You sell your 500 copies and you notice that your phones are ringing all the time. There are 500 users that need support. You hire some support people to answer the phone and assign a developer or 2 permanently on dealing with bugs and issues, and offering patches to customers. Just supporting your small application costs about 10000$ a month.
In the end you realize you can't sell more then 500 copies because there aren't enough dentists around you that need it. Most of them already use a competitor product (or if your product is truly good - most of them will use a pirated copy of your product) or some simply use Excel (most likely pirated). Your own pirated copies become your competitor. You can't sell because they already have it for free.
Now the above is just hypothetical. It's just an example. We sell a different kind of application with a different (unfair) price. The hard truth is in our case that we know there are about 3 times more copies in use then we sold (we have some callbacks in the app). We are at the point where we haven't even broken even yet and I think it's unlikely to. We are about to discontinue the application ironically not because it isn't needed or used but because of people steal it instead of buying it.
As for difference between piracy and theft: is there any? If you shoplift a dvd/cd with my software from the store or download it from a torrent do you think it makes any difference for me? The dvd it's self only costed 50 cents. I don't even care about it. The real value was the software in wich I invested possibly hundreds of thousands of dollars. Why is it any different that you go shoplifting for software in a store or download from torrents? From my perspective the difference is 50 cents. Why does somebody go to jail for this 50 cent difference if he steals from the shop around the corner and just a file (perhaps) if he downloads it? I don't get it. I go out of business anyway....
We're not talking small niche software makers making specialised enterprise applications for small specilalised markets here. FWIW, just about everyone who's thought about it for a bit understands the tendency that the more bespoke, the more expensive. You may in fact be pricing your software a tad too cheaply. Not because you're not making a profit (that too of course) but because "everybody knows" your software /is/ a niche product, and is comparably cheap for such a specialised product/.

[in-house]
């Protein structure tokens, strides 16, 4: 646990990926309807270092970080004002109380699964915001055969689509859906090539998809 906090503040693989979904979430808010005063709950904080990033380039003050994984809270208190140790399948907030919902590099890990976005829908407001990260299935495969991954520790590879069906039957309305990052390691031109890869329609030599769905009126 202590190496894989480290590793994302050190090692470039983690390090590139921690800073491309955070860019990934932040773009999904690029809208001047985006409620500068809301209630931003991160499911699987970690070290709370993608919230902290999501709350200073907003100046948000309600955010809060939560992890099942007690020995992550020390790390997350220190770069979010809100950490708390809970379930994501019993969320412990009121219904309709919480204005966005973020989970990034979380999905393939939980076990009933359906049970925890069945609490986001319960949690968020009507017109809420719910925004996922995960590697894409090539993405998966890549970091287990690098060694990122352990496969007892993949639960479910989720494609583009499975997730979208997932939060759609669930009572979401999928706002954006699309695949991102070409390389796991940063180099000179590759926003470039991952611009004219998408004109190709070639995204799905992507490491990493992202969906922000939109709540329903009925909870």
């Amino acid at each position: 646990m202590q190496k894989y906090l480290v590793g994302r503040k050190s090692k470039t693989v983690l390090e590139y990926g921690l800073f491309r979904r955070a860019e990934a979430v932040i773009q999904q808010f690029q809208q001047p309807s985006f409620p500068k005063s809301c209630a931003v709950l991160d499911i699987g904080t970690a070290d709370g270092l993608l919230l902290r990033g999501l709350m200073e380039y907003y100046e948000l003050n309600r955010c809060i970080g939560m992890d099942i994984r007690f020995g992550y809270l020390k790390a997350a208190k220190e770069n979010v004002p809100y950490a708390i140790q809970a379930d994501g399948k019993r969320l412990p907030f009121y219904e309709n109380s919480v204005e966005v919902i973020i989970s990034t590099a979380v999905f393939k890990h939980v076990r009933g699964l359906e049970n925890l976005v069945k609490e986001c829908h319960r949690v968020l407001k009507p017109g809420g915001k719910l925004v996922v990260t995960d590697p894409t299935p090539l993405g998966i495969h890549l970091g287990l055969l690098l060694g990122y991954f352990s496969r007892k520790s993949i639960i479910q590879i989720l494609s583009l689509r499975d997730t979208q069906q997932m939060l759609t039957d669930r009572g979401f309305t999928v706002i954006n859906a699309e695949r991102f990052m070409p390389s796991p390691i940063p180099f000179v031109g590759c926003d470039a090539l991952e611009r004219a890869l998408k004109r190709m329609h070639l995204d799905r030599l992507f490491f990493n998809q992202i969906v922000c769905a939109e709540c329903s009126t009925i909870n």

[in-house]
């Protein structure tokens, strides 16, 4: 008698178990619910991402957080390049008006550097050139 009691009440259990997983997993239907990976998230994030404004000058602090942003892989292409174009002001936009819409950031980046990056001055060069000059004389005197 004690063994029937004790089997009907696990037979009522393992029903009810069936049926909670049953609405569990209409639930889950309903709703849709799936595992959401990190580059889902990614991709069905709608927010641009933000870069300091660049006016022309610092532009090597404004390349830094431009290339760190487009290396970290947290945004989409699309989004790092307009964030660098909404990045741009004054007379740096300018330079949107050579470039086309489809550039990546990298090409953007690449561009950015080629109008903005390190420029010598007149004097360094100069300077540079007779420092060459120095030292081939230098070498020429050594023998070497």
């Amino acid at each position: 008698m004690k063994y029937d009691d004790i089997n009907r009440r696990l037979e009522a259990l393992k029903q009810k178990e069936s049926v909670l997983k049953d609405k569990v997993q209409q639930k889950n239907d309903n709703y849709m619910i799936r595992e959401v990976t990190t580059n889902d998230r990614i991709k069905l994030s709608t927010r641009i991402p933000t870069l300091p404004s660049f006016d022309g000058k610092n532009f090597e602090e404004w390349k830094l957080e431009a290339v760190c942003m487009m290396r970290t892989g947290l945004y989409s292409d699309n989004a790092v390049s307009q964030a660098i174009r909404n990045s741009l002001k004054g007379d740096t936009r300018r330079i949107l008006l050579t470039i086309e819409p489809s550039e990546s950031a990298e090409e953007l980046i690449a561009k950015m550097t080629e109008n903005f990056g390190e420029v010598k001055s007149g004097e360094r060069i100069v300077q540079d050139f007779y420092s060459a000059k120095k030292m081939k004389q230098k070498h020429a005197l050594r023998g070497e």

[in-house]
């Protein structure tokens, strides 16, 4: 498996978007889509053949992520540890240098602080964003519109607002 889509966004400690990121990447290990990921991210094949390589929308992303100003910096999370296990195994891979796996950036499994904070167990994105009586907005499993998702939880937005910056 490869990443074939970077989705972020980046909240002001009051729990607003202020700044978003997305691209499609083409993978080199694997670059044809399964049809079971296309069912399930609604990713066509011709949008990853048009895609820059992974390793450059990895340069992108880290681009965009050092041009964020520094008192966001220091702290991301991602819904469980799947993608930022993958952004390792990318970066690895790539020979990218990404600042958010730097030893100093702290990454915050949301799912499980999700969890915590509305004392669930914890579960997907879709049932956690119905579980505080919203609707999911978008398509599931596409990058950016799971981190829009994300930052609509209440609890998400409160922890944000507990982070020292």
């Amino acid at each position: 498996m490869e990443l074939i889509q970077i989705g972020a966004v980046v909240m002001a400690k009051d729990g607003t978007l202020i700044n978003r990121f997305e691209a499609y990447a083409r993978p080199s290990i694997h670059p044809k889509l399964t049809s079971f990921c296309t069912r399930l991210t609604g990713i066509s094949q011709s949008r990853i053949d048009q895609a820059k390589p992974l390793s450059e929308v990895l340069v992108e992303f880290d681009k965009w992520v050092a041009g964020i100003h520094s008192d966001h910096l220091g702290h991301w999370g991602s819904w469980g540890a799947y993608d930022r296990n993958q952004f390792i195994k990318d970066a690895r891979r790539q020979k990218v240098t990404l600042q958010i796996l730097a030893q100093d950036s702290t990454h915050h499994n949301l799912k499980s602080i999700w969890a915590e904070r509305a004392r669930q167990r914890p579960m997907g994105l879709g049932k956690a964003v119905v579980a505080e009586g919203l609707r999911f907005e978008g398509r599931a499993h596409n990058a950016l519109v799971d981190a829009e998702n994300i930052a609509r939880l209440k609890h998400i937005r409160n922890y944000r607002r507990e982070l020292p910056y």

Let me give you a real-world example: Someone I know makes clay cups and dishes and such by hand, and tried to sell them at faire. Priced at five euros a mug, they didn't sell. Priced at fifteen euros, they sold in large quantities. Apparently five was just too cheap.
Of course physical objects don't copy as easily as software, unless it can be done by the chinese in plastic, but that doesn't mean price elasticity doesn't translate. I could be horribly wrong in my analysis, but the point is that you may have to rethink your pricing. Clearly, it is not working for you right now.
The BSA, OTOH, has been "studying" large-scale piracy because that's where the money is for their backers. They're very much a shill for big software. Windows may be far too expensive at $200, and not merely (but also) because they make obscene profits selling millions of copies, but moreso because "everybody has to have a copy"* and thus doesn't really have a choice in buying. The market mechanisms are a tad different at that scale.
But even if that wasn't the case in the western world, there's still the problem that the BSA is conveniently overlooking and that's that while $200 for a copy in "the west" is about what we've come to expect from vendors now becomes horrible price gauging in less developed places. And even in the west, "everybody knows" that with the huge profits they're making (picture somewhere over 90% margin on each copy sold), micros~1 could drop the price to $20 and still make a profit.